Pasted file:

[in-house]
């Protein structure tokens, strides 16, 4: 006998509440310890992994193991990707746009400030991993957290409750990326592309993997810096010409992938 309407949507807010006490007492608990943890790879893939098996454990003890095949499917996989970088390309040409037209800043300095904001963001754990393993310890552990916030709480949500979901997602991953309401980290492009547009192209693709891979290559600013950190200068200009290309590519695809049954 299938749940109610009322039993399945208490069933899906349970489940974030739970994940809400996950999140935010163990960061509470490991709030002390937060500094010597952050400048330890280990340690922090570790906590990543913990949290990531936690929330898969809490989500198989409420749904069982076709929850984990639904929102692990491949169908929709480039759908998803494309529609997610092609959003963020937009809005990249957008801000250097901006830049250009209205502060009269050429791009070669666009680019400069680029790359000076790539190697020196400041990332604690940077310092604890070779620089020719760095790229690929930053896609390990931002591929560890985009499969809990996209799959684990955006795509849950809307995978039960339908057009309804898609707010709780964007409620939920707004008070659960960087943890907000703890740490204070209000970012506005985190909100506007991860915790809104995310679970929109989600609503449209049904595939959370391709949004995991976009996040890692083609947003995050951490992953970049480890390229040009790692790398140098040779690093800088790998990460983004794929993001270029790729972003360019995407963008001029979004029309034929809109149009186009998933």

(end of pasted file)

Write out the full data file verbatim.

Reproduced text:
[in-house]
């Protein structure tokens, strides 16, 4: 006998509440310890992994193991990707746009400030991993957290409750990326592309993997810096010409992938 309407949507807010006490007492608990943890790879893939098996454990003890095949499917996989970088390309040409037209800043300095904001963001754990393993310890552990916030709480949500979901997602991953309401980290492009547009192209693709891979290559600013950190200068200009290309590519695809049954 299938749940109610009322039993399945208490069933899906349970489940974030739970994940809400996950999140935010163990960061509470490991709030002390937060500094010597952050400048330890280990340690922090570790906590990543913990949290990531936690929330898969809490989500198989409420749904069982076709929850984990639904929102692990491949169908929709480039759908998803494309529609997610092609959003963020937009809005990249957008801000250097901006830049250009209205502060009269050429791009070669666009680019400069680029790359000076790539190697020196400041990332604690940077310092604890070779620089020719760095790229690929930053896609390990931002591929560890985009499969809990996209799959684990955006795509849950809307995978039960339908057009309804898609707010709780964007409620939920707004008070659960960087943890907000703890740490204070209000970012506005985190909100506007991860915790809104995310679970929109989600609503449209049904595939959370391709949004995991976009996040890692083609947003995050951490992953970049480890390229040009790692790398140098040779690093800088790998990460983004794929993001270029790729972003360019995407963008001029979004029309034929809109149009186009998933």